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Short of being generationally wealthy, I don't know how any of us can feel secure about the future. Money saved is earning next to nothing in the bank and the stock market hasn't done much for the past few years. Remember when financial advisors were using returns of 8%, 10% and higher to show us what our next egg would look like at retirement? I was beginning to consider a coffee can buried in the backyard! Instead, we bought a couple of "distressed" houses, spent long hours fixing them up and are now renting them out. Time will tell if that was a wise move. Medicare starts in 2016 for us, and, like CarlaCB, we will get a boost from the savings on premiums and copayments..

My mother is stuck with the low earnings which means that she no longer pays any income tax and will need Medicaid sooner. I imagine that lots of seniors are in that same position. It seems kind of like a snowball rolling downhill.
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I'm semi-retired and semi-prepared. I'm retired from my career and receive enough pension and SS to pay my expenses, but not to provide for my old age if my expenses are significantly more. So I'm planning to work part time for at least the next few years to put some savings away for later. Right now I'm taking a tax preparer course and I think I'll be working at that in the spring. I'm also looking into becoming an Uber driver in the off-season.

Overall, I will be doing better in a few years after I become eligible for Medicare because health insurance under the (Un)Affordable Care Act is killing me between premiums and copayments.
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I AM retired and I'm not prepared. Renting out rooms helps me keep my mortgaged house.
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Financial advisors are saying that even people who make a lot of $ and have been saving for years are not prepared to retire. I am 59, haven't been able to work for years because of chronic illness, but still need to care for my dad now. No savings left at all. Pretty bleak. The only thing I can think of is to put it in God's hands and listen carefully for direction.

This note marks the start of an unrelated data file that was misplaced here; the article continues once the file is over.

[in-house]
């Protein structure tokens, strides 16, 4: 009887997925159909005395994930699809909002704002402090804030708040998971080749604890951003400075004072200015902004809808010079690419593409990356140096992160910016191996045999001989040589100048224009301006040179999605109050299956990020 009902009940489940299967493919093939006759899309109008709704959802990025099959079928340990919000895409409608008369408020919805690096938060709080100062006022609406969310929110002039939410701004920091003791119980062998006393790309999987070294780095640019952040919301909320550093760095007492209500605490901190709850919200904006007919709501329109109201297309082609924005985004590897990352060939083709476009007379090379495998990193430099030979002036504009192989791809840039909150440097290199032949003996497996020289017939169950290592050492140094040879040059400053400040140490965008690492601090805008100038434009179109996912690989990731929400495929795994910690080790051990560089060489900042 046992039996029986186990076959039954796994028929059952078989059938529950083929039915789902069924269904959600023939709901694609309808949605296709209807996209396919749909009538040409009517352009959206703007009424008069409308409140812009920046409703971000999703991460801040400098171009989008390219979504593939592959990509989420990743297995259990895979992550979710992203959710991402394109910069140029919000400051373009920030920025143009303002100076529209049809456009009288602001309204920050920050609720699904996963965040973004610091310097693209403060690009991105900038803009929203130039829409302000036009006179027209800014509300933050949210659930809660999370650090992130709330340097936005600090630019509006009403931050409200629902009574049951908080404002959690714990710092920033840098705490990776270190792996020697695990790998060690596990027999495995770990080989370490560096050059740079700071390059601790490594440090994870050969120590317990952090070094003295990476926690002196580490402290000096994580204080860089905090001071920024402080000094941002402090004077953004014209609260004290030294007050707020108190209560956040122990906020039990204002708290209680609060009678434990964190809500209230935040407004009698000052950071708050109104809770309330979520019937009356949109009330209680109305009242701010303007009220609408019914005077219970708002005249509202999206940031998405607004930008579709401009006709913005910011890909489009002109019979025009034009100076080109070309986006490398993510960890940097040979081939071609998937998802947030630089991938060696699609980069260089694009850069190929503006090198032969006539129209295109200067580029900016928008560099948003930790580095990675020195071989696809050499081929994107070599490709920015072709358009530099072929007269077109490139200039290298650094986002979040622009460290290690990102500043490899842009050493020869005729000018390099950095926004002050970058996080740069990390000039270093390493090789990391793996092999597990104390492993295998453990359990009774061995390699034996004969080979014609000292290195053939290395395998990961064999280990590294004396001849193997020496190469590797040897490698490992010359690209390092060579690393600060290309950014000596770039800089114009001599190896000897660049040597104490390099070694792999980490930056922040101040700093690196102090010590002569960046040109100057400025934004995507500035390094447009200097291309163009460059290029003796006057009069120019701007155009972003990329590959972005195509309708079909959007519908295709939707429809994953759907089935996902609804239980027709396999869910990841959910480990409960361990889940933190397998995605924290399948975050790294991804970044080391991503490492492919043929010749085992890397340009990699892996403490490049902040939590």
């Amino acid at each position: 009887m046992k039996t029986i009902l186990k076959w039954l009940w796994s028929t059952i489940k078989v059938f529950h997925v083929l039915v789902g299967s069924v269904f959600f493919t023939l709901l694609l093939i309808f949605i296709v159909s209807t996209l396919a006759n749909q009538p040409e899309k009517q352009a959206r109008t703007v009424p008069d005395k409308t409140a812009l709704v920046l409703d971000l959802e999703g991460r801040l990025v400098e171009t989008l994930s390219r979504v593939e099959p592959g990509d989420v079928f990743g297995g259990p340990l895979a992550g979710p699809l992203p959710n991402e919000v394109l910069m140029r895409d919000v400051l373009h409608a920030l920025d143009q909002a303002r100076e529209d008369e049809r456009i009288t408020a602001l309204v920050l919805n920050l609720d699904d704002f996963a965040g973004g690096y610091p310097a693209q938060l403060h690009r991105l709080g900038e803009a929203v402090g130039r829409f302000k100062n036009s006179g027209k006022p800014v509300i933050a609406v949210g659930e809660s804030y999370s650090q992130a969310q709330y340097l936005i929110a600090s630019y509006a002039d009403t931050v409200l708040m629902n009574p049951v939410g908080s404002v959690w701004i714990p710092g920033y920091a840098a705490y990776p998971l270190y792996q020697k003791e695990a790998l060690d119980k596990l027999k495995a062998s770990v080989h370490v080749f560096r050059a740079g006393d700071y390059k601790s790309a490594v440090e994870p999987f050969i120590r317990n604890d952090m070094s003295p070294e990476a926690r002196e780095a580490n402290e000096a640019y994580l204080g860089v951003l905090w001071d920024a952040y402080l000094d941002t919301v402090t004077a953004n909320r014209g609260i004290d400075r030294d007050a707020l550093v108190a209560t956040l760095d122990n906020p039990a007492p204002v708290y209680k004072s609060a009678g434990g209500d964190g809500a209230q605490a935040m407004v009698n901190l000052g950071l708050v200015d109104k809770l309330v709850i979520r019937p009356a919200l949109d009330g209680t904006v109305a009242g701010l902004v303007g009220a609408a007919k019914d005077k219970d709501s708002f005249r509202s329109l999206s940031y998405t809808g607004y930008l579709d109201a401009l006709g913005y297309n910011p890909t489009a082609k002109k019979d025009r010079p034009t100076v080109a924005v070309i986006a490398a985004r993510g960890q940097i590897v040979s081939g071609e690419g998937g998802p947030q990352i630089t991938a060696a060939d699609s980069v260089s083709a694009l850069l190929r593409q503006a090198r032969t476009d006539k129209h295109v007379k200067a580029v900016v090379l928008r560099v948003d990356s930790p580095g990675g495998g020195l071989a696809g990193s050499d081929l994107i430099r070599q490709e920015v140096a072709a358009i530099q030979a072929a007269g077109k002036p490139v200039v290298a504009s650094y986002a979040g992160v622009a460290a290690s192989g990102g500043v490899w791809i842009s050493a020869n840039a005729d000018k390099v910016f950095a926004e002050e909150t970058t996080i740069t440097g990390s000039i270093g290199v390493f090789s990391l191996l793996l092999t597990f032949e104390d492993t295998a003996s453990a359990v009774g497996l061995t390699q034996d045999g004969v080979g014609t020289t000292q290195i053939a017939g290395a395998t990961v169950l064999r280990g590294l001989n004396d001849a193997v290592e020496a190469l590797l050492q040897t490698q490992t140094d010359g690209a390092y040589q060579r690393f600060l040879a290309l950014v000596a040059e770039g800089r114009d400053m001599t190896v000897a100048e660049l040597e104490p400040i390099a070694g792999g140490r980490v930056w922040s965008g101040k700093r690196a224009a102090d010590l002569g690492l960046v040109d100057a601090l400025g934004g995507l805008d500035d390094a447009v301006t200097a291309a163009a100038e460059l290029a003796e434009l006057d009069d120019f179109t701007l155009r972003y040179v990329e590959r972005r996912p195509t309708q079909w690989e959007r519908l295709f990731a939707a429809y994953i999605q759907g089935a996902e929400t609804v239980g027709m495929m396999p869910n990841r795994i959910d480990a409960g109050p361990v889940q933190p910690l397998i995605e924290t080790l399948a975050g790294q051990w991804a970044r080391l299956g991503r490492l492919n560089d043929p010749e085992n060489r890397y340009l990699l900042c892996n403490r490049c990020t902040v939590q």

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Great question and hopefully those of you who arent set, will be. I am also not set and am scared for my kids and me!
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igloo572, when the U.S. went to war with Iraq and Afghanistan, I knew down the line something would have to give... thus monies earmarked for each State was downsized to help pay for the wars year after year after year, thus social programs were starting to suffer. Then all the wounded warriors coming home who need specialized caregiving themselves.

Any time a district wants to raise taxes for whatever, the voting public usually says no depending on where someone lives. My area always votes *yes* for new schools, new fire stations, new libraries... that way funds aren't raided from other social needs to help pay.

USAToday had an article from April 2014 that stated: "About 36% of workers have less than $1,000 in savings and investments that could be used for retirement, not counting their primary residence or defined benefits plans such as traditional pensions, and 60% of workers have less than $25,000."

What gets me chuckling under my breath is my boss [70+] complaining about the cost of goods and not being able to save while he is sipping his daily Starbucks and the UPS just delivered a box with a new $375 raincoat that my boss had ordered. What is wrong with this picture? I have more money in retirement than he does :P The last time I was in Starbucks was 3 years ago, and my raincoat was a hand-me down from a good friend.... hey, I will take anything free :)